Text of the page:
My first “real” stage performance was for dancing school and our recital at The Auditorium Theatre.  I was 4 years old and had a solo tap dance.  It didn’t occur to me to be scared until Miss McCue came up to me as I was practicing my steps in the wings ready to go on and tapped her cane and said, “If you embarrass me, I’ll never forgive you!”  I went out there a never missed a step.  I still her voice every time I walk onto a stage.

What do you love about the theatre? 

The experience of thrilling an audience and opening them up to new ideas and experiences.  I love their immediate responses, whatever they are.  I love the collaboration with other actors and directors as well as the support team.  I love starting with a script working through it and developing a character and seeing a production evolve. I particularly like “talk-backs” with the audiences after performances – I think we learn from each other.  Every production is a new adventure, challenge and learning experience.

What was the favorite role you performed?

That is very difficult to answer because I have been lucky to play so many varied characters from Shakespeare to Sondheim and everything in between.  Several stand out, however – playing my own Aunt in an award-winning play The Dreamland Bus, written by my playwright cousin, Kenneth Graham. Performing a one-woman show portraying the concert pianist and composer Clara Schumann in The Man at the Piano is Not Here, the stripper Electra in Gypsy, The Bird Woman in Mary Poppins.  One of my absolute favorites was playing Safta in the JCC production of Handle With Care – a true gift, up there with Melissa Gardner in Love Letters. At various ages in my career, I played all three leading roles in Blithe Spirit from the ingénue to the “dotty” Madame Arcati.

What role did you not play that would be your dream? 

The role that has always passed me by, usually because of another theatre conflict, is the female lead, Amanda Prynne, in Private Lives by Noel Coward.  Now I am too old to play her.

How did you get into fundraising?

It really started with my parents when I was young.  My sister, Debbie, and I always understood what it meant to be charitable both to people and to the community.  I started Trick or Treating for UNICEF money the first year it started and my Mother gave me my candy at home.  When I was an Auctioneer for the WXXI in my twenties, I met a wonderful man, Will Sprattling, who was the Community Relations Manager at Xerox.  Because of him I learned the right way to go about working on Charity Events, Galas and being a valuable Board Member.  He introduced me to a wonderful group of women and the rest is history!  I have had the pleasure of serving on many Boards and am a lifetime Member of the Rochester City Ballet Board.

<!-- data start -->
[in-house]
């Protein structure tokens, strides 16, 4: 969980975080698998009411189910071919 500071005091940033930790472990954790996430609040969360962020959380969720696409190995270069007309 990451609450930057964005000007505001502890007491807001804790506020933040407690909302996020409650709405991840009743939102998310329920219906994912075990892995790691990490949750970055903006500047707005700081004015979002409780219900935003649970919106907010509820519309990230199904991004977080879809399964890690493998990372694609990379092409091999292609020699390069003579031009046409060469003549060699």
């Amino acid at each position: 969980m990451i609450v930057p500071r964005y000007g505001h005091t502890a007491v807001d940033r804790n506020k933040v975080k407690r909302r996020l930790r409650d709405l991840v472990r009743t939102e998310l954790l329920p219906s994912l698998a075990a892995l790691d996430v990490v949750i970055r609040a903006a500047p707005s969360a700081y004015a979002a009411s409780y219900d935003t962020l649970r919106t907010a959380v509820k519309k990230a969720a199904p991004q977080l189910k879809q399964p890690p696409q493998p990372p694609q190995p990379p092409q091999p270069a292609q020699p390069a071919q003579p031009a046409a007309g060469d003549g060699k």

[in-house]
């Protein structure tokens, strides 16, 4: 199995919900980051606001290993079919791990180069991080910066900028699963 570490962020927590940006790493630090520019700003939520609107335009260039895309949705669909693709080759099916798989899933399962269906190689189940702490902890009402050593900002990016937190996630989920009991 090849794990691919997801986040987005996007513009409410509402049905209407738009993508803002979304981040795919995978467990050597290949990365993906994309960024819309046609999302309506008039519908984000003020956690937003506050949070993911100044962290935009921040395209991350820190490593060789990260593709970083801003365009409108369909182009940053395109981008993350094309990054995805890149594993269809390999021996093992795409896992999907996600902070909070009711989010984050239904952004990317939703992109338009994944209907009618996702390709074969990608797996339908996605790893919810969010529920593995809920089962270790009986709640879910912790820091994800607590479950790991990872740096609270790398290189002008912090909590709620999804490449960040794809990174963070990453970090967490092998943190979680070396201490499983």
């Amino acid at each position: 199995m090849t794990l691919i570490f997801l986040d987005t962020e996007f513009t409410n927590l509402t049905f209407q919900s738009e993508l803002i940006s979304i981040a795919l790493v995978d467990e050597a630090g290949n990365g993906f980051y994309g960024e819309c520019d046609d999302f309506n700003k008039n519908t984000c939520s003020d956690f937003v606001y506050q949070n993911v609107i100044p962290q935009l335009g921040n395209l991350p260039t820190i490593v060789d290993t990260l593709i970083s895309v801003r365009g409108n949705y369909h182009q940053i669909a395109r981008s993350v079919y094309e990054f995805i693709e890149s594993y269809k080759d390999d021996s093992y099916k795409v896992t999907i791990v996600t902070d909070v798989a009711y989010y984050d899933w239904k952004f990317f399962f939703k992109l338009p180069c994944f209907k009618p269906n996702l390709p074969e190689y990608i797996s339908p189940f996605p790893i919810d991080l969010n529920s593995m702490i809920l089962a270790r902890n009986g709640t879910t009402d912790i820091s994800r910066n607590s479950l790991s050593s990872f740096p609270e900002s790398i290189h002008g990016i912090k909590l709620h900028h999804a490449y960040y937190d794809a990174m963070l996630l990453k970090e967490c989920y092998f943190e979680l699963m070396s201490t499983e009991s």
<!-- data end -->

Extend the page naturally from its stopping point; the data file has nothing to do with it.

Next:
How do you feel about being called a Rochester legend?

Ha! Ha!  It feels good! I am humbled and honored.

What are your favorite places in Rochester?

I have great fondness for Highland Park, Irondequoit Bay, Richardson’s Canal House, the Park Avenue Pub, Frontier Field, The George Eastman Museum, Eastman Theatre, Sodus Bay and High Falls to mention a few.

What are you most grateful for?

The love of my family and friends, the respect of my colleagues and the ability to give back to the city I grew up in.

What advice would you give a young person who wanted to pursue acting?

In my lectures and classes on acting, the point I try to drive home is that talent is NOT enough.  It does help, but if you want to be successful in the theatre your reputation is what will see you through and give you longevity in this tough business we call “show”.  There’s no room for prima donnas – male or female – help each other out and keep your nose clean.  I also give a little cautionary advice to be careful in choosing a partner or spouse.  It is sometimes difficult for normal people to “get it”. The strange hours, the time away for rehearsals, the relationships between leading men and leading ladies and processes actors go through.  Contrary to popular opinion this is a serious job that actors need to put time and energy into.  A good actor is always learning and a great actor LISTENS.

What’s on your bucket list?

I have been so lucky in my life to get to do what I love:  stage shows, movies, commercials, voice-overs and emceeing jobs that my bucket list holds more of the same.  I’d like to stay healthy and keep it up as well as continuing my charity work.  Of course traveling to anywhere I haven’t been is high on that list and one day I’d like to fly a plane.